The Barbados-contracted pair of Aaron Jones and Hayden Walsh has come in for special praise from USA head coach Pubudu Dassanayake for their roles in helping the side earn promotion to WCL Division Two. The allround abilities of Walsh combined with the batting of Jones played a pivotal role in USA ending WCL Division Three on Monday with a 4-1 record, good enough to be promoted along with undefeated tournament champion Oman.
“I can’t tell how happy I am about those two guys,” Dassanayake told ESPNcricinfo after USA finished runners-up at WCL Division Three in Oman. “They’re great players, they know how to behave inside a team and they fit straight into our culture. So I think that those two guys are the best thing that could happen to USA Cricket moving forward actually.”
Jones and Walsh finished first and third for the team in scoring on tour with 200 runs and 167 runs respectively, regularly rescuing USA from perilous positions. Their best tag-team effort came against Denmark when they came together at 87 for 5 and produced a 131-run stand, a USA record for the sixth wicket.
Jones came into the squad as an injury replacement for Sunny Sohal during the Super50 Cup, while Walsh hadn’t yet made his debut coming into WCL Division Three. Dassanayake revealed Walsh was initially picked as a legspinner, but a century during an intrasquad trial match at a USA training camp in North Carolina on the eve of the tournament convinced Dassanayake of his batting abilities.
“When we looked at him the first time, we all thought he was a good legspinner but we were not sure about his batting, even though he came and said that he can bat,” he said. “But we had a few training sessions in Barbados and match scenarios basically playing a 50-over game on a full field using local players. Every scenario we played, he was scoring runs.”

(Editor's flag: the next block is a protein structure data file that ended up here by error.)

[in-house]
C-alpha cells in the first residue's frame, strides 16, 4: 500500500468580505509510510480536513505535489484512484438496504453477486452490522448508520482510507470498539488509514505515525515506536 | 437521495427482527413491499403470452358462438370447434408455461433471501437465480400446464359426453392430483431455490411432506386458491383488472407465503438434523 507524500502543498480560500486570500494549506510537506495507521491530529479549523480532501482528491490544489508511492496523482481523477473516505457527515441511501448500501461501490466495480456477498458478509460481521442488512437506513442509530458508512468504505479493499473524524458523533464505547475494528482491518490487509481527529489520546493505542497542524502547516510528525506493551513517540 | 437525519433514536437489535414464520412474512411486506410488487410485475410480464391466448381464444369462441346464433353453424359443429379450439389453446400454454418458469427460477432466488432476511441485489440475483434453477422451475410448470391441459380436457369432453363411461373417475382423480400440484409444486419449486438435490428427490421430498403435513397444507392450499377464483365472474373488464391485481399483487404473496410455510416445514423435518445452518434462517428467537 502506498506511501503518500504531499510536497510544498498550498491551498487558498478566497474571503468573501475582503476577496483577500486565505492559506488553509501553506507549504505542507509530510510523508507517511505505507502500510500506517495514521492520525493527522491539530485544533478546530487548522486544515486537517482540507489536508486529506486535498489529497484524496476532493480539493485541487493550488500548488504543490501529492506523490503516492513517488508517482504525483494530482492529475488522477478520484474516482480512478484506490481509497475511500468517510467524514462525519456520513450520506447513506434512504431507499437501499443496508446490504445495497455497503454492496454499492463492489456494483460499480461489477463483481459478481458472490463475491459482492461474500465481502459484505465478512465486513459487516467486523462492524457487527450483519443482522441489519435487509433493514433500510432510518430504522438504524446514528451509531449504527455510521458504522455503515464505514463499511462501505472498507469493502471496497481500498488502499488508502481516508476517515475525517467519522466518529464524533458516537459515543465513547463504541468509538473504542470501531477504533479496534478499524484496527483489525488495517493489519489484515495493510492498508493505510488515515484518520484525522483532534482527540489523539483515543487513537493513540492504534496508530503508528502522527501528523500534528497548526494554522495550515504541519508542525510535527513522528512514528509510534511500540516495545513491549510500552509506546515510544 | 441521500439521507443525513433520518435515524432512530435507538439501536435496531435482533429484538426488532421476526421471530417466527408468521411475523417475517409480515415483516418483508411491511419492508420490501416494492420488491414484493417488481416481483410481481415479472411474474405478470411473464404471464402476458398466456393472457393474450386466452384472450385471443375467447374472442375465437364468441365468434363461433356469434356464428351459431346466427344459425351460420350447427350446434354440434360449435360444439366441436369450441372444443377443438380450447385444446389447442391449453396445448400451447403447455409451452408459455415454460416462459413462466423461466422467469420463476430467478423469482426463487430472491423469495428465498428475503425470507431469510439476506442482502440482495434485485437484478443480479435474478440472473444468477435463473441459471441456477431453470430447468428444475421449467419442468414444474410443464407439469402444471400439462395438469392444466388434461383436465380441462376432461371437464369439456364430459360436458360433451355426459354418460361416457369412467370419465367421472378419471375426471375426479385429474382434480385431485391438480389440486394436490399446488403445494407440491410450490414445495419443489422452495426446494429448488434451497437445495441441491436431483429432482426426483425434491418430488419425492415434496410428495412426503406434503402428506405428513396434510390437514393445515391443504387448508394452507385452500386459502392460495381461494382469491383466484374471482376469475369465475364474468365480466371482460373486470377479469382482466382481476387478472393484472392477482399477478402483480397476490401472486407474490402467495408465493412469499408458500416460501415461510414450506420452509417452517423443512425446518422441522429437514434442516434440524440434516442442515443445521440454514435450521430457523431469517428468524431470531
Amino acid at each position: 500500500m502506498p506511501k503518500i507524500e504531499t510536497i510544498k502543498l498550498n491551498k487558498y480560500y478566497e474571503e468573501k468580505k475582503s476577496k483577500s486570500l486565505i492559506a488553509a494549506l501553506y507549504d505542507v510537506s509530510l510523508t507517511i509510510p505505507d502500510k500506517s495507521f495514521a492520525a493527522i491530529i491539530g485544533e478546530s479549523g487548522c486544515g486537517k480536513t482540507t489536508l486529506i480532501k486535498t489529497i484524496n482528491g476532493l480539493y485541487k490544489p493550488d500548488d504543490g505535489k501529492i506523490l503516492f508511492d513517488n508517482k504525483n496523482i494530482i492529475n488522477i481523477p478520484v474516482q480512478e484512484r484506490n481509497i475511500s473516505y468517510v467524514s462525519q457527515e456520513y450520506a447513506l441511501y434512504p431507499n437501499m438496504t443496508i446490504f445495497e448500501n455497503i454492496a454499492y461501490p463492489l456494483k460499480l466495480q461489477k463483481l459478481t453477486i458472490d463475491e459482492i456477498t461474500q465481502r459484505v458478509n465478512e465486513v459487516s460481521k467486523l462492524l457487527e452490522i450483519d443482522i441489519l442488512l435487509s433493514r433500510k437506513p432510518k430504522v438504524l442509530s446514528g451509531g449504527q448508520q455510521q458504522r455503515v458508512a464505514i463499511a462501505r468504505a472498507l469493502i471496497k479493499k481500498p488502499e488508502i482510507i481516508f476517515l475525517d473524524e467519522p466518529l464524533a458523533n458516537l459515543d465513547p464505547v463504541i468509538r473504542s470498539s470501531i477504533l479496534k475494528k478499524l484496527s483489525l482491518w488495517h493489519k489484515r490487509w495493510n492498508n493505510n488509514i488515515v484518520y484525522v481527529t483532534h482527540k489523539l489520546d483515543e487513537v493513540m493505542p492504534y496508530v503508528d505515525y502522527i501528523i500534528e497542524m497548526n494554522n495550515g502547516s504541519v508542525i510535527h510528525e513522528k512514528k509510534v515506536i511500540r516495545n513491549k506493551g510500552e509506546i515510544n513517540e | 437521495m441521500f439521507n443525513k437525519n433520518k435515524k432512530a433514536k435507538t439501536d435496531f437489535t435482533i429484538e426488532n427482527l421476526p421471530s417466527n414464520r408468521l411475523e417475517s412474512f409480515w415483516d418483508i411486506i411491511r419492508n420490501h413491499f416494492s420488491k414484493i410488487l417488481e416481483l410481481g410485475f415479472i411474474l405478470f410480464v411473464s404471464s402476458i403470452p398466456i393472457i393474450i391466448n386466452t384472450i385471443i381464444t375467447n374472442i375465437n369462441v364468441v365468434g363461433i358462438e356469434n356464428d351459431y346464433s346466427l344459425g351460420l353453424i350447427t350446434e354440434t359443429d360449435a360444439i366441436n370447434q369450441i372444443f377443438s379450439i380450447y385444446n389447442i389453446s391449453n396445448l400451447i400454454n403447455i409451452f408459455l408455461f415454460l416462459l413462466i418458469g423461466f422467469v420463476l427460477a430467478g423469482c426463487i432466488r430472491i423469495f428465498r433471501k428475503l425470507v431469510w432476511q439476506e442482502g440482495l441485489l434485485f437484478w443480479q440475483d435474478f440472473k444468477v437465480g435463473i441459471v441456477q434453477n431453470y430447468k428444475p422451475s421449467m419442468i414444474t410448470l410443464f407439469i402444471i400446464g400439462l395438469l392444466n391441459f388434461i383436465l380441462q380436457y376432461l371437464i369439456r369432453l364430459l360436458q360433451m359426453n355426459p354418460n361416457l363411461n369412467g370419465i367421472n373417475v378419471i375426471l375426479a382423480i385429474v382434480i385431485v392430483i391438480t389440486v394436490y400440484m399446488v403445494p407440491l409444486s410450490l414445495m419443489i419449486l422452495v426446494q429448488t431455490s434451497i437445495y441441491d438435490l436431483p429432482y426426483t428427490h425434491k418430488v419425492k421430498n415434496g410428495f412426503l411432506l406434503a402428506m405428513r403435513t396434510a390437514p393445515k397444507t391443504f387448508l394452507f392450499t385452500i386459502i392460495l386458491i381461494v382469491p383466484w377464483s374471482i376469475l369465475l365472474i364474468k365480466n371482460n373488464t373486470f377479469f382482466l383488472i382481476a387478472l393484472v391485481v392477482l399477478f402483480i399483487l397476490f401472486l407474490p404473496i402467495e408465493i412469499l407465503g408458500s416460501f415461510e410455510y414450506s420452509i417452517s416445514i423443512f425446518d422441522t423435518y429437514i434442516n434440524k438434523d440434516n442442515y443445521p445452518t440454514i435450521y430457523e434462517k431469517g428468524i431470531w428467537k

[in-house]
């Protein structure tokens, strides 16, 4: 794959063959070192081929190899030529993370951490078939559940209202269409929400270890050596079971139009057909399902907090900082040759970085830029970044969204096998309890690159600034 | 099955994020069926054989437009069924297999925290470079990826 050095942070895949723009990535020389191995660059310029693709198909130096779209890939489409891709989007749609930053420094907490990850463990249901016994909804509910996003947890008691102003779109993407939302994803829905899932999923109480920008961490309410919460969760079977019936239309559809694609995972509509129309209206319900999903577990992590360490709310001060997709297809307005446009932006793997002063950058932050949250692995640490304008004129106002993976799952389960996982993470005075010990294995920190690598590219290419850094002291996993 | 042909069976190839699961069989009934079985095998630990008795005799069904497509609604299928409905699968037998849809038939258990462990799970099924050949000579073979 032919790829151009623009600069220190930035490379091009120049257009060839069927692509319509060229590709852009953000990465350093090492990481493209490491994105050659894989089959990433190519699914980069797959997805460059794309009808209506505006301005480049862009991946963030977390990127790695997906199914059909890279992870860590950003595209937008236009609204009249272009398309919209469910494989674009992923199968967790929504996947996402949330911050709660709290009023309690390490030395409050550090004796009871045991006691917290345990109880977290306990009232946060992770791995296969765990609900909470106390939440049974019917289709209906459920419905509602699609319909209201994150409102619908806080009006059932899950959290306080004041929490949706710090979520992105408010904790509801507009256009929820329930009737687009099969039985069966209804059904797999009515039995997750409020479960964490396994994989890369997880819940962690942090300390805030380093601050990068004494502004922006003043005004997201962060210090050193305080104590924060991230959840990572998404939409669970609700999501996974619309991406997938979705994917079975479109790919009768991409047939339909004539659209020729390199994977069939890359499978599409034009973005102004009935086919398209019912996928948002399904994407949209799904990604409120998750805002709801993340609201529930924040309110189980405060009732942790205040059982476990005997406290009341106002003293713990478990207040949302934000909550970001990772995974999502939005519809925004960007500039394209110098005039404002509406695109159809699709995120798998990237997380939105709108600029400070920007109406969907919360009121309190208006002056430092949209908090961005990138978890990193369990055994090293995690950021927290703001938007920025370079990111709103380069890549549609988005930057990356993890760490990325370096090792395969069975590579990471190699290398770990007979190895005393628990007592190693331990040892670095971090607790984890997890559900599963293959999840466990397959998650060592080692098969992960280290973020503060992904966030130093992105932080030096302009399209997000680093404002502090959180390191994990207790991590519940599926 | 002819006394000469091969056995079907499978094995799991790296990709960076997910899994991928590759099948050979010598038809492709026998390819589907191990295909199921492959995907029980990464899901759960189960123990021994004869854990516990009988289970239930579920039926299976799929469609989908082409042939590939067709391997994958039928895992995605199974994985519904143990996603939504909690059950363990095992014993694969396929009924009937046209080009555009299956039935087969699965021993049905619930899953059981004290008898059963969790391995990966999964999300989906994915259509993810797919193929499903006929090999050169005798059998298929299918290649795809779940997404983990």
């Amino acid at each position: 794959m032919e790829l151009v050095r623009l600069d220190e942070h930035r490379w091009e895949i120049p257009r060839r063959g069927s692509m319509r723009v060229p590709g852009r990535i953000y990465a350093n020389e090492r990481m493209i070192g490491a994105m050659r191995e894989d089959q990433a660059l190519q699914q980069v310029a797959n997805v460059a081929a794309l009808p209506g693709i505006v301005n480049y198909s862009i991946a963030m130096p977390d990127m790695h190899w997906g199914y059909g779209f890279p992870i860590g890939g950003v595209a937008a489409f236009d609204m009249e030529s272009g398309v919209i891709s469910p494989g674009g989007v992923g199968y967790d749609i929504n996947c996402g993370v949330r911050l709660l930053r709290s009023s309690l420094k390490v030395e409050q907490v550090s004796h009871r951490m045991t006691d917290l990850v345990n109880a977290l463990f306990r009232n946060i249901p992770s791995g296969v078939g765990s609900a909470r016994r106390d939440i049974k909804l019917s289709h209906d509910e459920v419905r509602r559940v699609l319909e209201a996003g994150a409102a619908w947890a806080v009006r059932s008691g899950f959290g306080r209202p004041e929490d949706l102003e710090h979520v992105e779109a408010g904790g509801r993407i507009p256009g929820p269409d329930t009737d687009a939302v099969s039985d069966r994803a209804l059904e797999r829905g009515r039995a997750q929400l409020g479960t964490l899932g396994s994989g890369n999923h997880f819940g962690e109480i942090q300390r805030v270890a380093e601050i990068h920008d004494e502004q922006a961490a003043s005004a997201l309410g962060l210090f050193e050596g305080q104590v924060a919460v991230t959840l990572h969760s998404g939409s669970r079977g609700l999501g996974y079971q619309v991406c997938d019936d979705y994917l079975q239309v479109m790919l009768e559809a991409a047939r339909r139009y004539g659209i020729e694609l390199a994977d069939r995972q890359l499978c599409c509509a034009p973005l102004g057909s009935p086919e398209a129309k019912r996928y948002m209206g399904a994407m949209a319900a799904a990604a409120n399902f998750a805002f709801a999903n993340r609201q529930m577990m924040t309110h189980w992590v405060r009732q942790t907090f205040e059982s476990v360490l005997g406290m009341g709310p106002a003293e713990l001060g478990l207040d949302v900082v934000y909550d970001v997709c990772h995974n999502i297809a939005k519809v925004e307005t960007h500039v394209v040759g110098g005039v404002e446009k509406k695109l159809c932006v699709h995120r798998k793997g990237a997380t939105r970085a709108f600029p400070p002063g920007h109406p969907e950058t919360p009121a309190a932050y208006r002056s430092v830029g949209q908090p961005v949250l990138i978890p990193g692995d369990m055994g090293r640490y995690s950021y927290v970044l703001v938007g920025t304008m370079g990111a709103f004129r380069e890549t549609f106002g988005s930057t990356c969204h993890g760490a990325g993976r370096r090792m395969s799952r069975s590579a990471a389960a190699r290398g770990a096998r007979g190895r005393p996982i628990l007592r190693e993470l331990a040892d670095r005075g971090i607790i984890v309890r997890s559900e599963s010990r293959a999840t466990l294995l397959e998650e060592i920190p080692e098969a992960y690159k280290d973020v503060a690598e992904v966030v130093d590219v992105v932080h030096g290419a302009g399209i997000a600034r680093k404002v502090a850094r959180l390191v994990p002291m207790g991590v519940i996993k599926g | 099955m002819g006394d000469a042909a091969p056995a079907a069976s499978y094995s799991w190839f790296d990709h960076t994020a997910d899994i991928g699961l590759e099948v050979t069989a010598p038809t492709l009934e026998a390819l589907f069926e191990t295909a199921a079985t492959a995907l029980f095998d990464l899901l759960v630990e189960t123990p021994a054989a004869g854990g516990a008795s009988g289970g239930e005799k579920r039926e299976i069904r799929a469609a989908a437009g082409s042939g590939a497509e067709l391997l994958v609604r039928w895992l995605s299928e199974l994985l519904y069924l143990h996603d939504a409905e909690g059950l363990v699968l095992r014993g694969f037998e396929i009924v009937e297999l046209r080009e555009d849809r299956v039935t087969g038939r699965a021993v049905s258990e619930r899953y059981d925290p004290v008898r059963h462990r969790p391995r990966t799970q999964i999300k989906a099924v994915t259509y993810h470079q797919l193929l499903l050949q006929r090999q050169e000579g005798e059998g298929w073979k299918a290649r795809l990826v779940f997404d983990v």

Dassanayake also hit back at criticism leveled at team management before the tournament for picking the pair in USA’s 14-man squad for Oman despite their non-participation in this year’s USA Cricket Combines. The caretaker administration run by the ICC Americas had communicated to stakeholders that anyone wishing to compete for a spot in USA’s Division Three squad had to attend a combine trial.
That meant former West Indies batsman Xavier Marshall, who had made his USA debut in January, was axed after he skipped the last two days of the New York trial to play club cricket instead.
New Zealand-based US passport holder David Wakefield also paid his own plane tickets to Florida to be evaluated, something that was not mandated of Jones nor Walsh. This was a source of unhappiness amongst players who attended the combines and felt it equated to double-standards.
“Even though critics was there to criticise certain things about our performance and selections, we as a group had that confidence from the beginning which way we are moving and the players were confident and these results were not a surprise for our group,” Dassanayake said. “I’m not happy that we didn’t become number one but it’s part of the game. Oman played better cricket on that day against us but I still believe that USA is a better team and we are looking forward to move forward.”